The John Lewis List - so this is what MP's are spendig our money on
MPs are coming under more pressure over their expenses after it emerged they can claim up to £22,000 to kit out second homes with luxury goods.
The taxpayer-funded perks mean they can claim up to £10,000 for a new kitchen and £6,335 for a bathroom suite.
MPs can also take advantage of their Parliamentary allowances to claim back £300 for air-conditioning units and £750 each for televisions and hi-fi units.
The items are contained in the "John Lewis list" - so-called because it is based on prices at the department store - which Commons officials use to approve or reject MPs' expenses claims.
The document was not even known to most MPs until recently because the Commons authorities feared they would take advantage of it and claim the maximum amount available.
Limits include £200 for a nest of tables, £500 for a dressing table, £550 for a fridge-freezer and £200 for a kitchen blender.
Carpets and wood flooring can be bought at £35 per square metre. Up to £300 can be claimed for a rug, £795 for a sideboard and £700 for a wardrobe.
MPs can also buy DVD players costing up to £270 and claim it back, as well as dry cleaning "within reasonable limits".
The document says that John Lewis is used as a guide because it "came out top of all retail shops" in the February 2007 edition of Which?, on cost, customer service and variety of goods.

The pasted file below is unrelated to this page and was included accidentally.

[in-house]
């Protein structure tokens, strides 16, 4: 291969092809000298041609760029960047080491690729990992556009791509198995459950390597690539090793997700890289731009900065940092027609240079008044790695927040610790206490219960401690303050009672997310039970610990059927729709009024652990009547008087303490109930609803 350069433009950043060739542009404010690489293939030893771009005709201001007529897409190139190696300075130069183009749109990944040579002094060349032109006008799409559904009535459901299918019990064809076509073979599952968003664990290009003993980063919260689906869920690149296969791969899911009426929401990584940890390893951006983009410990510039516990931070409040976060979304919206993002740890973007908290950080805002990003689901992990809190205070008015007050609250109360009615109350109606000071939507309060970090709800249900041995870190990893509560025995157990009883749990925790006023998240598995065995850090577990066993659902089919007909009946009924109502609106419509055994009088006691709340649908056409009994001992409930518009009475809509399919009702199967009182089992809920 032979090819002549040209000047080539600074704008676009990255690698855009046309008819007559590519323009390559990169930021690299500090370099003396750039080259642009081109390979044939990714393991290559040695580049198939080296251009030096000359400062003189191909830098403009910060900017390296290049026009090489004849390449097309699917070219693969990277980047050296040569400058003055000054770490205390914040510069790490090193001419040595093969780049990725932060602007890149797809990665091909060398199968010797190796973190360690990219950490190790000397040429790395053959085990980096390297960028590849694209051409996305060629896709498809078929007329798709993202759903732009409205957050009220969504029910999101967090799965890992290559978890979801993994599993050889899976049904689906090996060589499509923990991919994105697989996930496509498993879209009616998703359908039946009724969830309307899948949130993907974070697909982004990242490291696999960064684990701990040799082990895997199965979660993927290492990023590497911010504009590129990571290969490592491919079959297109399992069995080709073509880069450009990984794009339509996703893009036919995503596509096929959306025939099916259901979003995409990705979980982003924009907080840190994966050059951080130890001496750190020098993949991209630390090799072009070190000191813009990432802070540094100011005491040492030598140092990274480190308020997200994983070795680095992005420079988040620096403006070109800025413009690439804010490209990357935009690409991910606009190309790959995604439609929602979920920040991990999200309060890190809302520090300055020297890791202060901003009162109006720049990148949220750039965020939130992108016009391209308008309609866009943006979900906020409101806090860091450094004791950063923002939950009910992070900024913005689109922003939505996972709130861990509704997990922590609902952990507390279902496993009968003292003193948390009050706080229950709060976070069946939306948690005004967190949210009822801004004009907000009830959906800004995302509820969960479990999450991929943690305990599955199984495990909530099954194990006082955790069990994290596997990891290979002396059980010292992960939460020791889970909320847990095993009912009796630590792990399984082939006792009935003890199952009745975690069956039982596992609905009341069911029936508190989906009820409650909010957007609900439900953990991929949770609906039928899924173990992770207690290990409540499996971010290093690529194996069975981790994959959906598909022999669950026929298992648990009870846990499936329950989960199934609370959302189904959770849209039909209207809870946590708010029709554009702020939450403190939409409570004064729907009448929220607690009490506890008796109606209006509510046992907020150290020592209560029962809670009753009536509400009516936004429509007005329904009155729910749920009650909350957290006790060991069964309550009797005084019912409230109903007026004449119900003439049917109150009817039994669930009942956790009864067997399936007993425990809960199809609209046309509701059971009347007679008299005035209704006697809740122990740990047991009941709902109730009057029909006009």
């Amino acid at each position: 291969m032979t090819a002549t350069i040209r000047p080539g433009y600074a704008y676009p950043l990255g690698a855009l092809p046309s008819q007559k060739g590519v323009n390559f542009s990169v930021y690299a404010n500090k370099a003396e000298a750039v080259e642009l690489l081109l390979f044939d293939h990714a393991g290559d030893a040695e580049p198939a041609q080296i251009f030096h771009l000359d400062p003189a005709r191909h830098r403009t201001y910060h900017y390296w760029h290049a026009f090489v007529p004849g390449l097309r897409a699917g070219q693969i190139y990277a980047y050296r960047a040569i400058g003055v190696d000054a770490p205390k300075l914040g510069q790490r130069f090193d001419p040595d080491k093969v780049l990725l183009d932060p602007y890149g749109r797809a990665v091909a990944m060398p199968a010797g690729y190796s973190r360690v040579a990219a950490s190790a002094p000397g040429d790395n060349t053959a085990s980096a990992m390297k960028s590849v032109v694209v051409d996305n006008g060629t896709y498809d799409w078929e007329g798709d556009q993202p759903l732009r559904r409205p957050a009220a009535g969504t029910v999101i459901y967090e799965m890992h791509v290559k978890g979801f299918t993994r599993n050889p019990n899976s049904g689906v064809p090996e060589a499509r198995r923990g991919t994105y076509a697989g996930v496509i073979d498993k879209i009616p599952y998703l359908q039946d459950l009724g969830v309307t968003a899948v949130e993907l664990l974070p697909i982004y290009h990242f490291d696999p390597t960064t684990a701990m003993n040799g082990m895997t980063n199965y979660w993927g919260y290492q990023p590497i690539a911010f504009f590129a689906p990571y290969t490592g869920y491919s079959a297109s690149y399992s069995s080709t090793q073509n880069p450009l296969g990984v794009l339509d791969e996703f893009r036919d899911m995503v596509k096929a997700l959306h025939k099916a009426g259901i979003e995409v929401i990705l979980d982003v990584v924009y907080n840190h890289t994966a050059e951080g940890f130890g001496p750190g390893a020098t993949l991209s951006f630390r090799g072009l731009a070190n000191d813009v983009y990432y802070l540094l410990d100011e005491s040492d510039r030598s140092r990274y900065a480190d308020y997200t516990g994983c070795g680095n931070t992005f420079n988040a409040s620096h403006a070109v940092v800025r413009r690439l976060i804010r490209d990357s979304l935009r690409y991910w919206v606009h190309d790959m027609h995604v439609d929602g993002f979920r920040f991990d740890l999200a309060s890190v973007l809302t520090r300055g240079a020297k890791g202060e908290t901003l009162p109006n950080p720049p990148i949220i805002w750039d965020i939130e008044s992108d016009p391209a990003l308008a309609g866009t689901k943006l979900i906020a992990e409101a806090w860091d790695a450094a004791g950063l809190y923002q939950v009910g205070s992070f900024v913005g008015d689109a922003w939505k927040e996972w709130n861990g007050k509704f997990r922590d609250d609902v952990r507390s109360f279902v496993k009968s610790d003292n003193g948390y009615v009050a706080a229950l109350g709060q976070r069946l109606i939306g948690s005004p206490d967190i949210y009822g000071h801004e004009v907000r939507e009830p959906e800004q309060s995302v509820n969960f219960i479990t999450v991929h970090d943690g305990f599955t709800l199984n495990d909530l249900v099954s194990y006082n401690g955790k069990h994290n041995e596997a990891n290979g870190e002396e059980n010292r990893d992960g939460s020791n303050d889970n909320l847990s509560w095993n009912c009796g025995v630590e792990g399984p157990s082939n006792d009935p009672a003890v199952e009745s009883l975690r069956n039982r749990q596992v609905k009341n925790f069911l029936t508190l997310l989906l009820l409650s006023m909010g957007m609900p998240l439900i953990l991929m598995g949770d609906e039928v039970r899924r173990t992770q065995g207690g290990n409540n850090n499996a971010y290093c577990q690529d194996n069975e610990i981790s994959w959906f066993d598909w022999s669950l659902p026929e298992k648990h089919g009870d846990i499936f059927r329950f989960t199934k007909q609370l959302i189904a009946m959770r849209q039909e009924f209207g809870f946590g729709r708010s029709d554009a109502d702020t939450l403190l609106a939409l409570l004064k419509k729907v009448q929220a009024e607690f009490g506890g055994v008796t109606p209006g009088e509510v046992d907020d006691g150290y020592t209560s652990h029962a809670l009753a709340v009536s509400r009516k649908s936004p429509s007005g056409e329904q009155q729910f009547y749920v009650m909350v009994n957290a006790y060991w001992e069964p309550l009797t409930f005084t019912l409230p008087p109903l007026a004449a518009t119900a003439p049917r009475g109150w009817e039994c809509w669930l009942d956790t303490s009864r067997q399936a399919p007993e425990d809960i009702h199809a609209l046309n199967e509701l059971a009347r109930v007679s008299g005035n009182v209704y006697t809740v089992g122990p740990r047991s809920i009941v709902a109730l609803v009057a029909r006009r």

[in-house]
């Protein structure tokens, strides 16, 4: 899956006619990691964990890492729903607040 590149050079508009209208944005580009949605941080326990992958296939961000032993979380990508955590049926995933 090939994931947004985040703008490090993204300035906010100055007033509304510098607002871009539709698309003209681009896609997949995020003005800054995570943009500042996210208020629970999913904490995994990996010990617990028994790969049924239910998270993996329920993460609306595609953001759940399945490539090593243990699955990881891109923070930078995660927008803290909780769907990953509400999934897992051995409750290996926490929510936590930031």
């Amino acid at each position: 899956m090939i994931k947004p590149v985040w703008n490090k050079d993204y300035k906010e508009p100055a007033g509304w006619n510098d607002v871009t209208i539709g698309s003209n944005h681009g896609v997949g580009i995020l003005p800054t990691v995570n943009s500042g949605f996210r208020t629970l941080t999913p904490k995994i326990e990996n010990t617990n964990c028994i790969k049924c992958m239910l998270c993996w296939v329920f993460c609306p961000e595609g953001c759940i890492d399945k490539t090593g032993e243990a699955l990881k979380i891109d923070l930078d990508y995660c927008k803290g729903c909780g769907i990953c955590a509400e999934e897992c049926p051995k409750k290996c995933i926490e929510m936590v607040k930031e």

The TaxPayers' Alliance said the prices were out of reach for many voters.
The campaigning group's chief executive, Matthew Elliott, said: "John Lewis is a fine store, but it is hardly the cheapest place to purchase household goods.
"How many ordinary taxpayers spend £1,500 on a TV and stereo when there are cheaper deals elsewhere?
"No wonder the Government wastes so much money, if MPs don't have to stick to a tight budget themselves."
Labour MP David Winnick urged a review of MPs' expenses to look into the price list.
"It does look rather expensive for a number of items and obviously the public will say: Why should John Lewis be the benchmark?" he said.
"The public need to be absolutely reassured that MPs are not exploiting the situation."
The release of the list comes amid heightened scrutiny of the issue of MPs' £135,000-a-year expenses in the wake of the Derek Conway affair.
The Members' Estimate Committee, chaired by Speaker Michael Martin, is currently conducting what it calls a "root and branch review" of the regime which may lead to reform of the Additional Costs Allowance (ACA).